OAKLAND, Calif. -- For months, James R. Tuckner had cast his eyes westward, over the San Francisco Bay, hoping that the next day or the next would bring rain to his dry, mountaintop neighborhood in Oakland.
"I don't know if there is a person in California who wasn't praying for rain," Mr. Tuckner said. "But ask me now, and I might feel a little differently."
Those lucky enough to still have houses in Oakland's hilly neighborhoods are now concerned that rain could do what the flames of last weekend's destructive wildfire had not done: destroy their homes.
Many of them had spent an anxious Friday night as several inches of rain, the first in months in this tinder-dry part of the country, beat down on hillsides left bare by a fire that destroyed some 3,350 homes and blackened close to 1,800 acres of prime real estate.
More rain was expected by Tuesday.
"If it starts coming, we could have a problem," said Mr. Tuckner, a tall, sandy-haired owner of an engineering firm whose $600,000 house stands at the foot of a steep hill denuded of stabilizing grass and trees by the flames a week ago. "But it survived last night, so I don't think I have a problem."
Across the ravine from the Tuckner home, Shelley Wood was not so sure.
"Basically, we're left pretty unprotected," she said, standing in front of her beige stucco house in ankle-deep mud that a day before had been her backyard.
The home she and her husband built in May stands below a thicket of blackberries, Spanish broom and live oak, which helped anchor the soil of the hillside. With much of vegetation gone, the sudden rain had pushed much of their backyard into their front yard.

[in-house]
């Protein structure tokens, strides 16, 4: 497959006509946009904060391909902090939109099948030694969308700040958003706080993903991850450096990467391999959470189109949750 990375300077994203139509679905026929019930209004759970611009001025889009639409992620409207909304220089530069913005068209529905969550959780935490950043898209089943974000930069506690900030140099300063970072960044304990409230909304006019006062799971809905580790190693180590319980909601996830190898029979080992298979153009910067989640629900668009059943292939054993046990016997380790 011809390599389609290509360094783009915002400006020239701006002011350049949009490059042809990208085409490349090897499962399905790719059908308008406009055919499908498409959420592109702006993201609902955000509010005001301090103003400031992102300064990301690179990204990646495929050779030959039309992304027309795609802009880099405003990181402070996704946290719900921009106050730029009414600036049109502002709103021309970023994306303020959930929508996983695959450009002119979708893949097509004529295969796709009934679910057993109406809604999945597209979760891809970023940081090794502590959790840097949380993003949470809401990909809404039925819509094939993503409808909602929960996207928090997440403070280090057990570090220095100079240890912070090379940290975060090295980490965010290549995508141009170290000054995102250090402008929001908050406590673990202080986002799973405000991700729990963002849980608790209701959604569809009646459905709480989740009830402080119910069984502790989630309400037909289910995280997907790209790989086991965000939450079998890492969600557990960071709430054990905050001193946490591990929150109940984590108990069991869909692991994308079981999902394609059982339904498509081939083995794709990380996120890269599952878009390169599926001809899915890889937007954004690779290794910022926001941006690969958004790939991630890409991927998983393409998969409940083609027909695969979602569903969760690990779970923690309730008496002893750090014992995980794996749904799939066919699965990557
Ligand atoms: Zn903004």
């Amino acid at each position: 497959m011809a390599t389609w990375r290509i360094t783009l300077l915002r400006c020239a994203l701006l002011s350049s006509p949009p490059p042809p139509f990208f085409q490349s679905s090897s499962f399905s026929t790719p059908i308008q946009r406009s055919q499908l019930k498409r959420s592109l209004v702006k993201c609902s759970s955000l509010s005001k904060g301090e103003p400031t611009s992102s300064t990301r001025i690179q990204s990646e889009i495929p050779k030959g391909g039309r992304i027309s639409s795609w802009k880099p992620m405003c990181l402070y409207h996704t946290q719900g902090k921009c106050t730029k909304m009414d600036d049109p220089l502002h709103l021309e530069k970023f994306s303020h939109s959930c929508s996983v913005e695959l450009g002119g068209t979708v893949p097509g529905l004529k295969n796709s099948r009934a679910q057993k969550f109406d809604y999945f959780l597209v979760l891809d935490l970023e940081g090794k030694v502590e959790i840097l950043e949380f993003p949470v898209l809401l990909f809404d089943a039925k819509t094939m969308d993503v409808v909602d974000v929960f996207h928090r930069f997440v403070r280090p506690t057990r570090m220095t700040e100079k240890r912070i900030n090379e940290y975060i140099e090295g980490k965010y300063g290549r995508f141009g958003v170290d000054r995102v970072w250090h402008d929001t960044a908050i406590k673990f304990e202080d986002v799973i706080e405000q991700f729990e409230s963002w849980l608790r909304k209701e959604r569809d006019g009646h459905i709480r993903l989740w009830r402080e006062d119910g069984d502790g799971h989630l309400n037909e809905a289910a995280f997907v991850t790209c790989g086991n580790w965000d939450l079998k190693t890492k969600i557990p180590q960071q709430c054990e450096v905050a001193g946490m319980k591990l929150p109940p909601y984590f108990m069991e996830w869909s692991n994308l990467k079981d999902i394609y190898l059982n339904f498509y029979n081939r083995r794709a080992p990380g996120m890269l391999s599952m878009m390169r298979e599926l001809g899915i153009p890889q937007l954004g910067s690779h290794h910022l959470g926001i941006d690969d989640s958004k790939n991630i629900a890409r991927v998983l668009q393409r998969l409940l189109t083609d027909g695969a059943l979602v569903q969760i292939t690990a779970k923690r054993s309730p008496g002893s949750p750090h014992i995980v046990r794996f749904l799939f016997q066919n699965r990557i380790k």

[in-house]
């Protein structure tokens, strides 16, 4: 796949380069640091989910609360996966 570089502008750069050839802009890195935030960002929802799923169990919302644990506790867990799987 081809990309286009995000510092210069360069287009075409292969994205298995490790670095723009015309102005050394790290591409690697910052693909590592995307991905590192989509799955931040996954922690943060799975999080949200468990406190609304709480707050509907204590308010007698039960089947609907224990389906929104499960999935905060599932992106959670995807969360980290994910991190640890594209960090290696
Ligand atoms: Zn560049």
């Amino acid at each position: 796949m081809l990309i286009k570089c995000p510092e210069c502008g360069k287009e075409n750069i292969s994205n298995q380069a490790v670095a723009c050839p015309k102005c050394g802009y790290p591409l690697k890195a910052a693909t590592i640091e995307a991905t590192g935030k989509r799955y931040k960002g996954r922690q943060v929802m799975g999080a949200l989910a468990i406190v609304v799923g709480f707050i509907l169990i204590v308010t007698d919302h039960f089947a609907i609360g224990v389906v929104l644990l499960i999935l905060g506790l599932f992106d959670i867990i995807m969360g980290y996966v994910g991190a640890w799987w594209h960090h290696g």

Once a vibrant community of lawyers, engineers, dentists, college professors, the hills are mostly silent now, save for the sound of the wind rustling the leaves of charred eucalyptus trees.
Search teams, aided by sniffing dogs and long metal probes, poked carefully through the ashes at some of the home sites in a grim search for the remains of 14 people still officially listed as missing.
The few human sounds were mostly made by workmen with soot-smudged faces, stubble beards and haggard expressions who used chain saws and bulldozers to fell dangerously charred trees and utility poles. Crews also continued efforts begun Friday to implement anti-erosion measures.
As the morning rain passed yesterday, residents made their way past police checkpoints to sift again through the charred remains of their homes. Loretta Sui, who owned a home on Fairlane Drive, arrived with shovels and bags of grass seed. She and several relatives plan to try to stabilize the bare hillside above her property by planting the seed.
"This is all we have left," her son, Howard Sui, said. "So we want to do what we can do."
The fire burned hot enough to melt the aluminum window frames of her home into shiny streams of molten metal.
She and her family, returning from an outing to San Francisco, had spotted the wildfire in the distance as they drove across the Oakland Bay Bridge, but by the time they got to their neighborhood police were not letting anyone up the hill where she lived. She lost everything.
"All my wedding pictures," Mrs. Sui said.
"All my memories."